ERIC Number: ED379988
Record Type: Non-Journal
Publication Date: 1994
Reference Count: N/A
Jewish Learning in American Universities: The First Century. The Modern Jewish Experience.
Ritterband, Paul; Wechsler, Harold S.
This book examines the evolution of Jewish studies as an academic discipline within the history and sociology of higher education in the United States from the late 19th century to the present. Chapter 1 discusses the effects of European and American academic history on the late 19th-century appearance of Jewish learning in American universities. Chapter 2 examines the motives of university presidents and the interested Jewish community for establishing Judaica positions. Chapter 3 highlights the early practitioners of Jewish studies, their adopted and mandated agendas, and their strategies for resolving conflicting academic and communal expectations. Chapter 4 examines the "price of admission" that the field and its practitioners might pay for academic inclusion. Chapter 5 describes the activities of Harry Wolfson at Harvard University, who wished to introduce Jewish philosophy to the curriculum despite the objections of the university administration. Chapter 6 examines alternatives for Judaica scholars who did not work at universities. Chapter 7 describes how single scholars, such as Salo Baron at Columbia University's history department, could personify a Judaica subfield between the world wars. Chapters 8 and 9 note the changing rationales for Jewish learning after World War II. One hundred pages of endnotes follow the text. (MDM)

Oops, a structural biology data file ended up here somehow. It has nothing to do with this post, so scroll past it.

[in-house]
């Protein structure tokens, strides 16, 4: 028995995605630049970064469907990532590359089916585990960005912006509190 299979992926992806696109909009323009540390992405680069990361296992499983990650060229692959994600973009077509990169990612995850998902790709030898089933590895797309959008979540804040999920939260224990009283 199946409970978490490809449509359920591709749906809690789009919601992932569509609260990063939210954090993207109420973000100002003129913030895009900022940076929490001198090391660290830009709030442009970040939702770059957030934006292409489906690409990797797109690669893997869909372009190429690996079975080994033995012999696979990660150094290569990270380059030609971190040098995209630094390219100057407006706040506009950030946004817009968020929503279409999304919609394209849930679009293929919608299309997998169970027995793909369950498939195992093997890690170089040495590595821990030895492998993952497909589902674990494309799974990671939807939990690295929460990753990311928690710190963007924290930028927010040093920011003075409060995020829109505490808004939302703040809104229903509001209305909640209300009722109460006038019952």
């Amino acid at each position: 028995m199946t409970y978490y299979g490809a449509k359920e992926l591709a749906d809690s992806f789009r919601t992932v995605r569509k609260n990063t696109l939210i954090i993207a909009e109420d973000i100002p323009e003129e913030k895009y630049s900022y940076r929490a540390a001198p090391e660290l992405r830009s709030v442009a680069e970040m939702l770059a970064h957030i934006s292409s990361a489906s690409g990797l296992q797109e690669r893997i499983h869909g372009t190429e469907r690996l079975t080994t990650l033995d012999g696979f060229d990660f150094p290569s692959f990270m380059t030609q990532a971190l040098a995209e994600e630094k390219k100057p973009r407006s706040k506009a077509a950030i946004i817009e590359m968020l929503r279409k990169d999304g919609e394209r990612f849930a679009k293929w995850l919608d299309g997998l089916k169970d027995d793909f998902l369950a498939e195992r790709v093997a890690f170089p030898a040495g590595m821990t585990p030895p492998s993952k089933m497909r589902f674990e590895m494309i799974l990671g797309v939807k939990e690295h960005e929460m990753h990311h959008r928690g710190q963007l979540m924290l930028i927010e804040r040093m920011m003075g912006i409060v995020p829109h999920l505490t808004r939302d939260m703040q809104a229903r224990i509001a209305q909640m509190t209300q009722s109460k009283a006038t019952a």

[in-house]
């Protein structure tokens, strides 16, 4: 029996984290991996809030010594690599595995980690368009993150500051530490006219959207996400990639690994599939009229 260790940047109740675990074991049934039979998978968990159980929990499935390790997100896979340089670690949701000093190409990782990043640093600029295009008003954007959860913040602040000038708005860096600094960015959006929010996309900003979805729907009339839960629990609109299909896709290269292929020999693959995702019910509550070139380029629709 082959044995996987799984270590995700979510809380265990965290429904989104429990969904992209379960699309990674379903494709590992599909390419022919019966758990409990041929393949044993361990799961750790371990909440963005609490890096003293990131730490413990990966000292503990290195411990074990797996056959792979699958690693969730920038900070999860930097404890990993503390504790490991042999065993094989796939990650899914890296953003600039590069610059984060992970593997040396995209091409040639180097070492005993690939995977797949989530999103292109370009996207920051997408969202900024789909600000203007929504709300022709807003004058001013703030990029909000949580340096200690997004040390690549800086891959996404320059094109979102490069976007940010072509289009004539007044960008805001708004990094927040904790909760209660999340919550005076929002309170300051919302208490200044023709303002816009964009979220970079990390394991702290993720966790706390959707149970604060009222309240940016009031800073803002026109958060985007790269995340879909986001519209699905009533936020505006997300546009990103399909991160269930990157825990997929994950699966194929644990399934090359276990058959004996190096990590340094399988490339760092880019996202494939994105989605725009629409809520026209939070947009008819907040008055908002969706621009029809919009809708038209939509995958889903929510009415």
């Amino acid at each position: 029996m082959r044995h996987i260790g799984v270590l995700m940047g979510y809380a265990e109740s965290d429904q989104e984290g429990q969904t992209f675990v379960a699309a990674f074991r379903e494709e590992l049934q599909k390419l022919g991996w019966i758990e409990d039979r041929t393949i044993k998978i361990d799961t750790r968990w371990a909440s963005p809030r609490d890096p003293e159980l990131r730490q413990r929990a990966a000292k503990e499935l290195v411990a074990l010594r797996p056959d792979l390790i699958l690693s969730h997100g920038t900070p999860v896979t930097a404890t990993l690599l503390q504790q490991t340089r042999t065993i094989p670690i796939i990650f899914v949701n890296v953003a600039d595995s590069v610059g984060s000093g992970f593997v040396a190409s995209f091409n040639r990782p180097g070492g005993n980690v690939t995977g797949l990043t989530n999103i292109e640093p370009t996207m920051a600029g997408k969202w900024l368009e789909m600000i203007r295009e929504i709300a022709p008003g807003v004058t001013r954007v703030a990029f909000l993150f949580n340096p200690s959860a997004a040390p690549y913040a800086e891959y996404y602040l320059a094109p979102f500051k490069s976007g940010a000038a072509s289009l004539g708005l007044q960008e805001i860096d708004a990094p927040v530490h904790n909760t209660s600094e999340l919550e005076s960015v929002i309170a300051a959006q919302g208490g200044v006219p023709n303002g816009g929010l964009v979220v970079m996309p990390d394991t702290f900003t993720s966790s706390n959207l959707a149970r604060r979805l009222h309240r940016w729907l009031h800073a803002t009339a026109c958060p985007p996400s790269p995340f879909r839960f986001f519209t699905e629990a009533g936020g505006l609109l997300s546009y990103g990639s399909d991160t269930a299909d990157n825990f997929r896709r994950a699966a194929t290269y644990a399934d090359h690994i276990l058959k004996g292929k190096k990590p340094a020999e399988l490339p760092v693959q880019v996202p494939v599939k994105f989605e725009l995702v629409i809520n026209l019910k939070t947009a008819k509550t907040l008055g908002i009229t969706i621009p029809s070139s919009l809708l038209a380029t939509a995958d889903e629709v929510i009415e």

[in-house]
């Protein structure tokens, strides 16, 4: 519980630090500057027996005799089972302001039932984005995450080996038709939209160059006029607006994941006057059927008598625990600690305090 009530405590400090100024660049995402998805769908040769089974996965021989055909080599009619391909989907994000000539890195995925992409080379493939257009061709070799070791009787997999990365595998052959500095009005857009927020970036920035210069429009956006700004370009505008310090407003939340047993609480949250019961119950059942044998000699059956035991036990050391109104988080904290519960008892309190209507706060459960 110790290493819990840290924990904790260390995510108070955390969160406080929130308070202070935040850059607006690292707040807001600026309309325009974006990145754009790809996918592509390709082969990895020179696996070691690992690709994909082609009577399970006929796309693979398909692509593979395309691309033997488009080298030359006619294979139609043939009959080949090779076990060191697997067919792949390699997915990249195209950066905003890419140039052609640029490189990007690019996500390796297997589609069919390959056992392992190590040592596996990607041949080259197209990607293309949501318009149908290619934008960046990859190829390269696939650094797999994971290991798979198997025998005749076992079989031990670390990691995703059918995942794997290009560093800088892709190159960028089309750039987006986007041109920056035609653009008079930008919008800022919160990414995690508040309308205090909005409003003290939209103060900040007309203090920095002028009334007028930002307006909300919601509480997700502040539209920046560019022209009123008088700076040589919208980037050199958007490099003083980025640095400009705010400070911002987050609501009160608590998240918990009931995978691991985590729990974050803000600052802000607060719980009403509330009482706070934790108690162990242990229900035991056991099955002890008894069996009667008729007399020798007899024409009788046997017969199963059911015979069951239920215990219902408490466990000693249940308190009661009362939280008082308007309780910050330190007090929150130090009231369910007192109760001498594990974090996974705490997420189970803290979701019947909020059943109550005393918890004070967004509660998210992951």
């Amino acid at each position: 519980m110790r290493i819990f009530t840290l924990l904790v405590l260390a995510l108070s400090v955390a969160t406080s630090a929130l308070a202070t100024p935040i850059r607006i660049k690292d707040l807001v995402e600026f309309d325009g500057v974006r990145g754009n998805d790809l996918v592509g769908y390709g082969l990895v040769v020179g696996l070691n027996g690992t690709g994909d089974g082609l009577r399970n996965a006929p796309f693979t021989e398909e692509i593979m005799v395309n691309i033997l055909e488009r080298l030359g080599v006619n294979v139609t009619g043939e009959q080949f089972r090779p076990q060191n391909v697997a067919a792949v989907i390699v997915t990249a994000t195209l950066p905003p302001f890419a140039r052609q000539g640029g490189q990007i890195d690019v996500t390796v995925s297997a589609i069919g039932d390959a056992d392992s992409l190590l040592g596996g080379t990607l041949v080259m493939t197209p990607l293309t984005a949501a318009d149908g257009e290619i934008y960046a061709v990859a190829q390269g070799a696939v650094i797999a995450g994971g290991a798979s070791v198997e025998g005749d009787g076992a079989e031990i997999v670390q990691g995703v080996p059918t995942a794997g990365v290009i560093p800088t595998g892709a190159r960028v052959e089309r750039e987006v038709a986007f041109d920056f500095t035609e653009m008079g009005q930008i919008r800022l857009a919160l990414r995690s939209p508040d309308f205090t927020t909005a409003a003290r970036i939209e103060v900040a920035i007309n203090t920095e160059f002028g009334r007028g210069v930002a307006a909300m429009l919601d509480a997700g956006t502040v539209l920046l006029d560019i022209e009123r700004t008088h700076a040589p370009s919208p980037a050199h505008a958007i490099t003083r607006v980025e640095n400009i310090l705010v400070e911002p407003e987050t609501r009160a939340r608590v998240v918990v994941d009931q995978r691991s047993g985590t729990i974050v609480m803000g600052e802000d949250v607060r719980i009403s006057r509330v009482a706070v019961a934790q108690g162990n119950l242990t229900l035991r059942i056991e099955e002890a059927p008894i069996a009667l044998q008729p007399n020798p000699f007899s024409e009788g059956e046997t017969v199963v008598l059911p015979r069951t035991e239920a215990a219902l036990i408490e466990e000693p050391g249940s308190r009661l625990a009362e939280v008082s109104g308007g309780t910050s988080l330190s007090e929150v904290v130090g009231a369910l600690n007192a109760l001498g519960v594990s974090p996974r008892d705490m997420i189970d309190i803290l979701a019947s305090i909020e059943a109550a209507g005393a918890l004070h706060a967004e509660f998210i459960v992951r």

Descriptors: Administrator Role, College Faculty, Colleges, Educational Attitudes, Educational History, Educational Trends, Ethnic Studies, European History, Higher Education, Institutional Role, Intellectual Disciplines, Jews, Judaism, Religion Studies, United States History, Universities
Indiana University Press, 601 N. Morton St., Bloomington, IN 47404 ($39.95).
Publication Type: Books; Reports - Research
Education Level: N/A
Authoring Institution: N/A